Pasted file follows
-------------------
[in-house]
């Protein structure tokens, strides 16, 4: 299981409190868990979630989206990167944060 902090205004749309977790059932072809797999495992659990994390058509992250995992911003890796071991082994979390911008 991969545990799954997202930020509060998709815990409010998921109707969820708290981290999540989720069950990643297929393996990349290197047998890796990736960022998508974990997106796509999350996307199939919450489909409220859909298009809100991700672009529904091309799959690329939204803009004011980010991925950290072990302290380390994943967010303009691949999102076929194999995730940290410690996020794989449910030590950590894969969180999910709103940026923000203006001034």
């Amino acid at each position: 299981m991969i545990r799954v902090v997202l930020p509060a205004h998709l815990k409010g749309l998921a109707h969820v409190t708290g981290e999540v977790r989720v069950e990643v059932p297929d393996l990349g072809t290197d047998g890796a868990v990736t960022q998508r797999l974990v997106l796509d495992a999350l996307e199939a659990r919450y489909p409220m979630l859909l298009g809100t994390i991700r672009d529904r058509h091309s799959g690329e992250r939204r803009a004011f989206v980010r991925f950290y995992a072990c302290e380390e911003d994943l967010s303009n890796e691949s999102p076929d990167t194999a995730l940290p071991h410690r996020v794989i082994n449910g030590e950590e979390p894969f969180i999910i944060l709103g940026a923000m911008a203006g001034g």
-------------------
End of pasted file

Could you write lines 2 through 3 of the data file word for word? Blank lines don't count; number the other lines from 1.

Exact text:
């Protein structure tokens, strides 16, 4: 299981409190868990979630989206990167944060 902090205004749309977790059932072809797999495992659990994390058509992250995992911003890796071991082994979390911008 991969545990799954997202930020509060998709815990409010998921109707969820708290981290999540989720069950990643297929393996990349290197047998890796990736960022998508974990997106796509999350996307199939919450489909409220859909298009809100991700672009529904091309799959690329939204803009004011980010991925950290072990302290380390994943967010303009691949999102076929194999995730940290410690996020794989449910030590950590894969969180999910709103940026923000203006001034």
């Amino acid at each position: 299981m991969i545990r799954v902090v997202l930020p509060a205004h998709l815990k409010g749309l998921a109707h969820v409190t708290g981290e999540v977790r989720v069950e990643v059932p297929d393996l990349g072809t290197d047998g890796a868990v990736t960022q998508r797999l974990v997106l796509d495992a999350l996307e199939a659990r919450y489909p409220m979630l859909l298009g809100t994390i991700r672009d529904r058509h091309s799959g690329e992250r939204r803009a004011f989206v980010r991925f950290y995992a072990c302290e380390e911003d994943l967010s303009n890796e691949s999102p076929d990167t194999a995730l940290p071991h410690r996020v794989i082994n449910g030590e950590e979390p894969f969180i999910i944060l709103g940026a923000m911008a203006g001034g």